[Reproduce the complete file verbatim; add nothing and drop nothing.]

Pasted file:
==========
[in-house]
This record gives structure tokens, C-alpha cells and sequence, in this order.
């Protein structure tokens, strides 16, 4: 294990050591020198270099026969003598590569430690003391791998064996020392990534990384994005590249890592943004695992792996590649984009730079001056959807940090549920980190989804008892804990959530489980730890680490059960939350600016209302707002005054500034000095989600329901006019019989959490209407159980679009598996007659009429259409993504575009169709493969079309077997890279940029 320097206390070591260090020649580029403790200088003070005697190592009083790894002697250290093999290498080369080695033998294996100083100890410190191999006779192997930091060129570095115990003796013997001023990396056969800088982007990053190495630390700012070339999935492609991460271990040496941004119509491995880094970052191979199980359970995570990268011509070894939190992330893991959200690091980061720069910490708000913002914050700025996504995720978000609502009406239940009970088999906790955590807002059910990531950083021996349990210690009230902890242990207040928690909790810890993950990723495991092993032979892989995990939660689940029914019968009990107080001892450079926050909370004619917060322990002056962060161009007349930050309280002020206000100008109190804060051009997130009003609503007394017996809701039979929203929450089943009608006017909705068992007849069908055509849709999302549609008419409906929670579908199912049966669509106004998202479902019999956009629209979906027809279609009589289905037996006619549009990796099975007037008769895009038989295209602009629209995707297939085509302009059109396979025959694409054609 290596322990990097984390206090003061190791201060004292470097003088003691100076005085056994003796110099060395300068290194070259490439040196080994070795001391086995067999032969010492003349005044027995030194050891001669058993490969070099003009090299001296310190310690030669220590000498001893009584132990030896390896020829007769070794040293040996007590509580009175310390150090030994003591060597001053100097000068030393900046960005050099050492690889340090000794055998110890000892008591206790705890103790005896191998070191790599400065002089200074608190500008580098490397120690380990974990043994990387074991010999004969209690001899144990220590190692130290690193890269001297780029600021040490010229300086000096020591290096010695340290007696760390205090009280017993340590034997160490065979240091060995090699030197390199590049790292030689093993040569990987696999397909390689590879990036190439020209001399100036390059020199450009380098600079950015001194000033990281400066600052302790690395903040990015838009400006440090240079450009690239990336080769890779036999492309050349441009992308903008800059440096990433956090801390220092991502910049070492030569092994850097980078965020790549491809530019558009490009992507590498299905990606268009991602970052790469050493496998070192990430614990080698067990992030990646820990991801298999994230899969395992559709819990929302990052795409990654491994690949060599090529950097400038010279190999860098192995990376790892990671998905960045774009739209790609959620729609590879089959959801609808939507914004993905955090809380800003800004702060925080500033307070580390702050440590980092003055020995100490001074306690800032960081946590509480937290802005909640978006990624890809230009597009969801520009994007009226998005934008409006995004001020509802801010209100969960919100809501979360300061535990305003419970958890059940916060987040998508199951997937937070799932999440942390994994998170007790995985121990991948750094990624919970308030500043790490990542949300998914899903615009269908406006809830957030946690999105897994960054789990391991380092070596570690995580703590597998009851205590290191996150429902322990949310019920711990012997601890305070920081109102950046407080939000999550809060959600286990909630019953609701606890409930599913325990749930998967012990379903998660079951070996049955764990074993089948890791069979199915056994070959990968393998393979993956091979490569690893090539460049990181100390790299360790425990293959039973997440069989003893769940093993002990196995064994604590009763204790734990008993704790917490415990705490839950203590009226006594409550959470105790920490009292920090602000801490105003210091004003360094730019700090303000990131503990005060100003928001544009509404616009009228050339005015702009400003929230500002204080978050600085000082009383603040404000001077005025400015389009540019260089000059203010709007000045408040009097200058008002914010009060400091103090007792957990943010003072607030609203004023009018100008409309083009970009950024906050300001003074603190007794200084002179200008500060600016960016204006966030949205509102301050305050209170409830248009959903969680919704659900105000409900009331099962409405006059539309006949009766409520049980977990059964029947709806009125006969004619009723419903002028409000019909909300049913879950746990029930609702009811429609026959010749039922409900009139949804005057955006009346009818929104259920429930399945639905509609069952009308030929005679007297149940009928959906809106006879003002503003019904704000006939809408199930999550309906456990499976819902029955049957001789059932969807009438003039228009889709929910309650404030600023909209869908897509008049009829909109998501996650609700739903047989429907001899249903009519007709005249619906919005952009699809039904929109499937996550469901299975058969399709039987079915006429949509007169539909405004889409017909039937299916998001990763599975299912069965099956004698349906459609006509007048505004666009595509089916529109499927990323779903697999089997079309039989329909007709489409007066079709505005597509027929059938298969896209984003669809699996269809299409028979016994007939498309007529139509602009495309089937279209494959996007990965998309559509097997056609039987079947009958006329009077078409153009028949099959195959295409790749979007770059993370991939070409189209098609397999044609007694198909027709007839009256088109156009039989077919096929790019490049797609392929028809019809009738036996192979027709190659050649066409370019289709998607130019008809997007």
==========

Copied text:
[in-house]
This record gives structure tokens, C-alpha cells and sequence, in this order.
């Protein structure tokens, strides 16, 4: 294990050591020198270099026969003598590569430690003391791998064996020392990534990384994005590249890592943004695992792996590649984009730079001056959807940090549920980190989804008892804990959530489980730890680490059960939350600016209302707002005054500034000095989600329901006019019989959490209407159980679009598996007659009429259409993504575009169709493969079309077997890279940029 320097206390070591260090020649580029403790200088003070005697190592009083790894002697250290093999290498080369080695033998294996100083100890410190191999006779192997930091060129570095115990003796013997001023990396056969800088982007990053190495630390700012070339999935492609991460271990040496941004119509491995880094970052191979199980359970995570990268011509070894939190992330893991959200690091980061720069910490708000913002914050700025996504995720978000609502009406239940009970088999906790955590807002059910990531950083021996349990210690009230902890242990207040928690909790810890993950990723495991092993032979892989995990939660689940029914019968009990107080001892450079926050909370004619917060322990002056962060161009007349930050309280002020206000100008109190804060051009997130009003609503007394017996809701039979929203929450089943009608006017909705068992007849069908055509849709999302549609008419409906929670579908199912049966669509106004998202479902019999956009629209979906027809279609009589289905037996006619549009990796099975007037008769895009038989295209602009629209995707297939085509302009059109396979025959694409054609 290596322990990097984390206090003061190791201060004292470097003088003691100076005085056994003796110099060395300068290194070259490439040196080994070795001391086995067999032969010492003349005044027995030194050891001669058993490969070099003009090299001296310190310690030669220590000498001893009584132990030896390896020829007769070794040293040996007590509580009175310390150090030994003591060597001053100097000068030393900046960005050099050492690889340090000794055998110890000892008591206790705890103790005896191998070191790599400065002089200074608190500008580098490397120690380990974990043994990387074991010999004969209690001899144990220590190692130290690193890269001297780029600021040490010229300086000096020591290096010695340290007696760390205090009280017993340590034997160490065979240091060995090699030197390199590049790292030689093993040569990987696999397909390689590879990036190439020209001399100036390059020199450009380098600079950015001194000033990281400066600052302790690395903040990015838009400006440090240079450009690239990336080769890779036999492309050349441009992308903008800059440096990433956090801390220092991502910049070492030569092994850097980078965020790549491809530019558009490009992507590498299905990606268009991602970052790469050493496998070192990430614990080698067990992030990646820990991801298999994230899969395992559709819990929302990052795409990654491994690949060599090529950097400038010279190999860098192995990376790892990671998905960045774009739209790609959620729609590879089959959801609808939507914004993905955090809380800003800004702060925080500033307070580390702050440590980092003055020995100490001074306690800032960081946590509480937290802005909640978006990624890809230009597009969801520009994007009226998005934008409006995004001020509802801010209100969960919100809501979360300061535990305003419970958890059940916060987040998508199951997937937070799932999440942390994994998170007790995985121990991948750094990624919970308030500043790490990542949300998914899903615009269908406006809830957030946690999105897994960054789990391991380092070596570690995580703590597998009851205590290191996150429902322990949310019920711990012997601890305070920081109102950046407080939000999550809060959600286990909630019953609701606890409930599913325990749930998967012990379903998660079951070996049955764990074993089948890791069979199915056994070959990968393998393979993956091979490569690893090539460049990181100390790299360790425990293959039973997440069989003893769940093993002990196995064994604590009763204790734990008993704790917490415990705490839950203590009226006594409550959470105790920490009292920090602000801490105003210091004003360094730019700090303000990131503990005060100003928001544009509404616009009228050339005015702009400003929230500002204080978050600085000082009383603040404000001077005025400015389009540019260089000059203010709007000045408040009097200058008002914010009060400091103090007792957990943010003072607030609203004023009018100008409309083009970009950024906050300001003074603190007794200084002179200008500060600016960016204006966030949205509102301050305050209170409830248009959903969680919704659900105000409900009331099962409405006059539309006949009766409520049980977990059964029947709806009125006969004619009723419903002028409000019909909300049913879950746990029930609702009811429609026959010749039922409900009139949804005057955006009346009818929104259920429930399945639905509609069952009308030929005679007297149940009928959906809106006879003002503003019904704000006939809408199930999550309906456990499976819902029955049957001789059932969807009438003039228009889709929910309650404030600023909209869908897509008049009829909109998501996650609700739903047989429907001899249903009519007709005249619906919005952009699809039904929109499937996550469901299975058969399709039987079915006429949509007169539909405004889409017909039937299916998001990763599975299912069965099956004698349906459609006509007048505004666009595509089916529109499927990323779903697999089997079309039989329909007709489409007066079709505005597509027929059938298969896209984003669809699996269809299409028979016994007939498309007529139509602009495309089937279209494959996007990965998309559509097997056609039987079947009958006329009077078409153009028949099959195959295409790749979007770059993370991939070409189209098609397999044609007694198909027709007839009256088109156009039989077919096929790019490049797609392929028809019809009738036996192979027709190659050649066409370019289709998607130019008809997007």